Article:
The point of having a constitutional monarchy is that the monarch is a constant symbol of national unity, over and above the vissitudes of politics. In the USA the flag serves much of the same function.
    Europeans often point out Americans’ peculiar reverence for their flag. “The Star Spangled Banner? “The Stars and Stripes Forever? “Its a Grand Old Flag?” Very few countries sing songs to a square of cloth.

    Different strokes to different folks.

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  2. @stonetools:

    Of course, flags don’t retreat to spas in Brittany when the going gets rough.

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  3. michael reynolds says:

    I’m writing an alt history of WW2 and I was able to get nice little embellishment from the fact that a young Elizabeth Windsor, (Queen Elizabeth 2 to you and me) enlisted as subaltern second class and drove a lorry. The British Royal family did not take a vacation during the Blitz and beyond, they stayed in London.

    That’s what royalty is meant to do. It wasn’t that subaltern Windsor was needed to drive a truck, it’s that she was there with her people.

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  4. @michael reynolds:

    I’m writing an alt history of WW2

    |

    Keep us posted, I’m a big alt-history fan.

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  5. michael reynolds says:

    @Doug Mataconis:

    January 26, FRONT LINES, the first of three volumes. (getting well-reviewed, too, despite the fact that the kidlit establishment doesn’t like me.) It’s one big change: in 1940 the Supreme Court finds that enlistment and the draft must include women. Book One is enlistment through Kasserine. Book Two I’ve written, and it’s Sicily through Italy. The final book will be D-Day through Buchenwald and VE Day.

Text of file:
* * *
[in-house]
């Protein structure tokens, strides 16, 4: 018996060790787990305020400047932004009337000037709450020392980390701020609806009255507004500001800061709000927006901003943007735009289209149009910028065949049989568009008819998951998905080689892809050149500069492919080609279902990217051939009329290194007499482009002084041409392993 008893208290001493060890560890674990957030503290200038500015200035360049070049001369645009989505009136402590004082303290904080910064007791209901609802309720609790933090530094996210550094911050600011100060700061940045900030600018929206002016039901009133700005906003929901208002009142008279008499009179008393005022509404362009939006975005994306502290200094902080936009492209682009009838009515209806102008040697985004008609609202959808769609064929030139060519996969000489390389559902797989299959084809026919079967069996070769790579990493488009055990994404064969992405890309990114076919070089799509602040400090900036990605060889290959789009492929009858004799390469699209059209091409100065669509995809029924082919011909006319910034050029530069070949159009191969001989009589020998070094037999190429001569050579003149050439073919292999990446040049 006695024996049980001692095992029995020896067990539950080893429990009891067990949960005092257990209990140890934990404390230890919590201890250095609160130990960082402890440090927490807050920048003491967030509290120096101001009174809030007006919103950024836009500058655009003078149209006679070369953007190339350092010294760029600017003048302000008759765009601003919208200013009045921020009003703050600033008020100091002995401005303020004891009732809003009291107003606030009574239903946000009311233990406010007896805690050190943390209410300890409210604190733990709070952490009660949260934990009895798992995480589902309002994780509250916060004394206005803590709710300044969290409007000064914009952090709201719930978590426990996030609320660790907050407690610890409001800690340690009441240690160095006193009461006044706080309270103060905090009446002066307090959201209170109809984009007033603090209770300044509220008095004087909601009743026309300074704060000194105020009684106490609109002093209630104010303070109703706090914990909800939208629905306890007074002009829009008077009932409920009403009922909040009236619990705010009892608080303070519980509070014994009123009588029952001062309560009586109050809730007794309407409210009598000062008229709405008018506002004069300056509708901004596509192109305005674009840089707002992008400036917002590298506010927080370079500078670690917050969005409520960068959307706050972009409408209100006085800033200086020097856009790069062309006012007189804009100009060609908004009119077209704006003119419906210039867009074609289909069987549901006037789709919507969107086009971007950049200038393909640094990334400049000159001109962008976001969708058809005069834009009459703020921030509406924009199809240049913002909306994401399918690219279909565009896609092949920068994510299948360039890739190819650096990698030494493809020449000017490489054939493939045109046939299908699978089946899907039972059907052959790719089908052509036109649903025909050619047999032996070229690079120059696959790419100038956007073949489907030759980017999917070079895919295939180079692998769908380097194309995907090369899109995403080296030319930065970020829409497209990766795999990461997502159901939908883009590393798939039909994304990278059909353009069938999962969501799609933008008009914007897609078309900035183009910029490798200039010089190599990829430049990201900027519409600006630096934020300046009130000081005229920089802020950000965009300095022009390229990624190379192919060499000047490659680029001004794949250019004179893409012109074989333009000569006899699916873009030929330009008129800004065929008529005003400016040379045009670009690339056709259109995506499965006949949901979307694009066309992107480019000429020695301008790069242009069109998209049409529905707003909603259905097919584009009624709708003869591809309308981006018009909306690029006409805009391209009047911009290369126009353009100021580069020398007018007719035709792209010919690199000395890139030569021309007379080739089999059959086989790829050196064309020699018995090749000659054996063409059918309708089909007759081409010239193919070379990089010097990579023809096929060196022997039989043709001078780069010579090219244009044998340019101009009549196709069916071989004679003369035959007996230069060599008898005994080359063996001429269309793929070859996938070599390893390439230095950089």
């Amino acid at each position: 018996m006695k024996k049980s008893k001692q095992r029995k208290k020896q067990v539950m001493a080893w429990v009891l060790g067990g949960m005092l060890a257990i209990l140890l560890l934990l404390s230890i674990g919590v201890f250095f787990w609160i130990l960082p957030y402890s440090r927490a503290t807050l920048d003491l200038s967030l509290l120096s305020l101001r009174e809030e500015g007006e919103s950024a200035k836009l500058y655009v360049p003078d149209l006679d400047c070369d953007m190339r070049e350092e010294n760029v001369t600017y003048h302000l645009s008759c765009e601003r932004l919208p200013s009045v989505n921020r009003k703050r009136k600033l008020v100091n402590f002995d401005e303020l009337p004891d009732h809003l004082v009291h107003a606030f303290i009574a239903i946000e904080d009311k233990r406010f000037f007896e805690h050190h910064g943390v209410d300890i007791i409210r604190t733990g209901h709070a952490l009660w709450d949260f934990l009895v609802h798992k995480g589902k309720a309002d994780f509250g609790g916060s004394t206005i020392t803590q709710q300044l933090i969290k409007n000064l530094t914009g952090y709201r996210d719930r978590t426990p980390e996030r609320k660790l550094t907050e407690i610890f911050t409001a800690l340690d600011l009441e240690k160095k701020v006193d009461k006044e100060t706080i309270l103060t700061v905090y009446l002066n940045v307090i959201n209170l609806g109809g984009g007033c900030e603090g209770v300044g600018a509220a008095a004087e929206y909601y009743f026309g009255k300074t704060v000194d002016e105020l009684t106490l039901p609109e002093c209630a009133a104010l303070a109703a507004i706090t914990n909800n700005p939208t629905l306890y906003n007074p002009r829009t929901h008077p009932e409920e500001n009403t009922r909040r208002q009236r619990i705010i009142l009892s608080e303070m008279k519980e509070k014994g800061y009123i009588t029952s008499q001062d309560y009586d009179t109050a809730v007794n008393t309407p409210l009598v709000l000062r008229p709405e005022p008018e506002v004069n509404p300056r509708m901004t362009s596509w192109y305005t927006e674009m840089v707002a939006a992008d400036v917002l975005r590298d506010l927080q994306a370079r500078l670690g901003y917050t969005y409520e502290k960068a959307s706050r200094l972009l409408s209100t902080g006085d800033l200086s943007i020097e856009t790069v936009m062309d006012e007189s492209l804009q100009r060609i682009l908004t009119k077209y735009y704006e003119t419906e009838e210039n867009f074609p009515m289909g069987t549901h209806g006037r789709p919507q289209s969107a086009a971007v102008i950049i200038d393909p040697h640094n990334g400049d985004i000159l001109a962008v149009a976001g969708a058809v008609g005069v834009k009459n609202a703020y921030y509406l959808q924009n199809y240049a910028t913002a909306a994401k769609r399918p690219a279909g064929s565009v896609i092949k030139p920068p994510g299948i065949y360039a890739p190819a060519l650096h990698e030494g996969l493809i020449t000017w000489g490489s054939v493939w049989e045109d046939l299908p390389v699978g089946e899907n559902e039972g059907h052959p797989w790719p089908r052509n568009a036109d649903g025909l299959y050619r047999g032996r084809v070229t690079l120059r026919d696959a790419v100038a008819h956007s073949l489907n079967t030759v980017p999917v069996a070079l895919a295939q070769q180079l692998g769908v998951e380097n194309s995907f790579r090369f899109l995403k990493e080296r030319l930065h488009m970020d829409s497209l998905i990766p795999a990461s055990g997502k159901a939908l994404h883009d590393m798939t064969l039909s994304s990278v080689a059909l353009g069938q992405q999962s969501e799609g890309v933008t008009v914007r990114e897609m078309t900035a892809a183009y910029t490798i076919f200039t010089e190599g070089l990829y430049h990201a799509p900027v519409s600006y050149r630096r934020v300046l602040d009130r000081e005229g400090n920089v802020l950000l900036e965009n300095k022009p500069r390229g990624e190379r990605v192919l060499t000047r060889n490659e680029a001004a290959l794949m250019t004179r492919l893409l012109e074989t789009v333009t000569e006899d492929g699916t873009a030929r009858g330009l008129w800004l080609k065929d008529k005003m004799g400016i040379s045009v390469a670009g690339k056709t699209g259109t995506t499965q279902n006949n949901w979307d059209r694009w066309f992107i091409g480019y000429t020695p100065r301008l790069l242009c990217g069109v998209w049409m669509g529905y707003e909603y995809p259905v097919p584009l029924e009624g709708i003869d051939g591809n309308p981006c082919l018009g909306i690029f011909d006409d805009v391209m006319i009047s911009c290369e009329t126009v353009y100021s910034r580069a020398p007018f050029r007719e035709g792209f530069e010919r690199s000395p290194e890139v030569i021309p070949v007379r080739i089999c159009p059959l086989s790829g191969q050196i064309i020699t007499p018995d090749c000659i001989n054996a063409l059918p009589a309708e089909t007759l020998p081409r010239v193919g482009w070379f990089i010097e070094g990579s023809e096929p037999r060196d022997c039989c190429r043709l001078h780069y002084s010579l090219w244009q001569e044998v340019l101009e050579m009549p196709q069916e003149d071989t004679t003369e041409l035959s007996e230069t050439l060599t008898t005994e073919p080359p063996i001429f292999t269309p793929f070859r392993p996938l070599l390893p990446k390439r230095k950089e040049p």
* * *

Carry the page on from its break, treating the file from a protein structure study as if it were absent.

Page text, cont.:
I’m heading over to do research this summer, France, Belgium, Netherlands and Germany. And yes, as it happens, I will be staying in nice hotels and celebrating my birthday at Pierre Gagnaire in Paris. Research, dammit! Tax deductible.

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  6. Matt says:

    @michael reynolds: Thank you so much for that little tidbit. I had no idea she enlisted and drove a truck. That definitely bumps her up in my view.

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  7. dazedandconfused says:

    Reverse caption contest “Good to be king” entry:

    http://i64.tinypic.com/20igyh0.jpg

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  8. Andre Kenji says:

    The European countries that kept the monarchy did it for the tradition(Basically meaning countries where the monarchs did not destroy the whole country by losing meaningless wars), not because of any practical reasons. Portugal is a Republic, Spain is a monarchy(Both countries are similar: if you speak either Spanish or Portuguese you´ll be astonished by how these languages are similar). There is no serious separatist movement in Portugal, while there are almost a dozen of Spanish territories with serious separatist movements(The Basques and Catalonians are just the most famous of them). Belgium is hardly an example of “national unity”.

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  9. OzarkHillbilly says:

    @michael reynolds: Fvck the King. It’s good to be Michael Reynolds.

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  10. Ebenezer Arvigenius says:

    @michael reynolds: Should you pass through Hamburg give me a shout-out. Then we can insult each other in person over matters political for an evening ;-).

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  11. Franklin says:

    @dazedandconfused: “He’ll never be the king, dammit!” -QEII

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  12. Scott says:

    @michael reynolds: Kind of a non-sequitur but Jan 26th just happens to be Douglas MacArthur’s birthday.

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  13. sam says:

    @michael reynolds:

    I’m writing an alt history of WW2

    Have you seen The Man in the High Castle on Amazon Prime, Michael?

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  14. Isabelle says:

    @sam: @sam:

    Hey, I love The Man in the High Castle! I myself am writing an alternate history novel (where the world wars never happened), so the show has really sparked some ideas.